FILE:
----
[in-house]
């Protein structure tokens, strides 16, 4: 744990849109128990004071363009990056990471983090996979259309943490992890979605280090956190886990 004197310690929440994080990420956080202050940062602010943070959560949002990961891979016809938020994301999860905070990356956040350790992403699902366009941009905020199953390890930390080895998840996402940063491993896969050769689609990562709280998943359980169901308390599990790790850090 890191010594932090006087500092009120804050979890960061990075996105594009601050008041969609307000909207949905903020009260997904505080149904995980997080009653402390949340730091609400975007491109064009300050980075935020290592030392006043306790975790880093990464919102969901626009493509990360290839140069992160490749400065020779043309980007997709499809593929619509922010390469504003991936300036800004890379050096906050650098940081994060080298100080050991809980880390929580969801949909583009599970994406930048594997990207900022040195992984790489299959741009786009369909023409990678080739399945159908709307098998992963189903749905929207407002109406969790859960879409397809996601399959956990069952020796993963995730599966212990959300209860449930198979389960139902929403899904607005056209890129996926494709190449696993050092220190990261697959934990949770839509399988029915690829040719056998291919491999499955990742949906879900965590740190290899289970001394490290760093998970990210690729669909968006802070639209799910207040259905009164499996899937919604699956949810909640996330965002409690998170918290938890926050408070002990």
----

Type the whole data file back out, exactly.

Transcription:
[in-house]
């Protein structure tokens, strides 16, 4: 744990849109128990004071363009990056990471983090996979259309943490992890979605280090956190886990 004197310690929440994080990420956080202050940062602010943070959560949002990961891979016809938020994301999860905070990356956040350790992403699902366009941009905020199953390890930390080895998840996402940063491993896969050769689609990562709280998943359980169901308390599990790790850090 890191010594932090006087500092009120804050979890960061990075996105594009601050008041969609307000909207949905903020009260997904505080149904995980997080009653402390949340730091609400975007491109064009300050980075935020290592030392006043306790975790880093990464919102969901626009493509990360290839140069992160490749400065020779043309980007997709499809593929619509922010390469504003991936300036800004890379050096906050650098940081994060080298100080050991809980880390929580969801949909583009599970994406930048594997990207900022040195992984790489299959741009786009369909023409990678080739399945159908709307098998992963189903749905929207407002109406969790859960879409397809996601399959956990069952020796993963995730599966212990959300209860449930198979389960139902929403899904607005056209890129996926494709190449696993050092220190990261697959934990949770839509399988029915690829040719056998291919491999499955990742949906879900965590740190290899289970001394490290760093998970990210690729669909968006802070639209799910207040259905009164499996899937919604699956949810909640996330965002409690998170918290938890926050408070002990």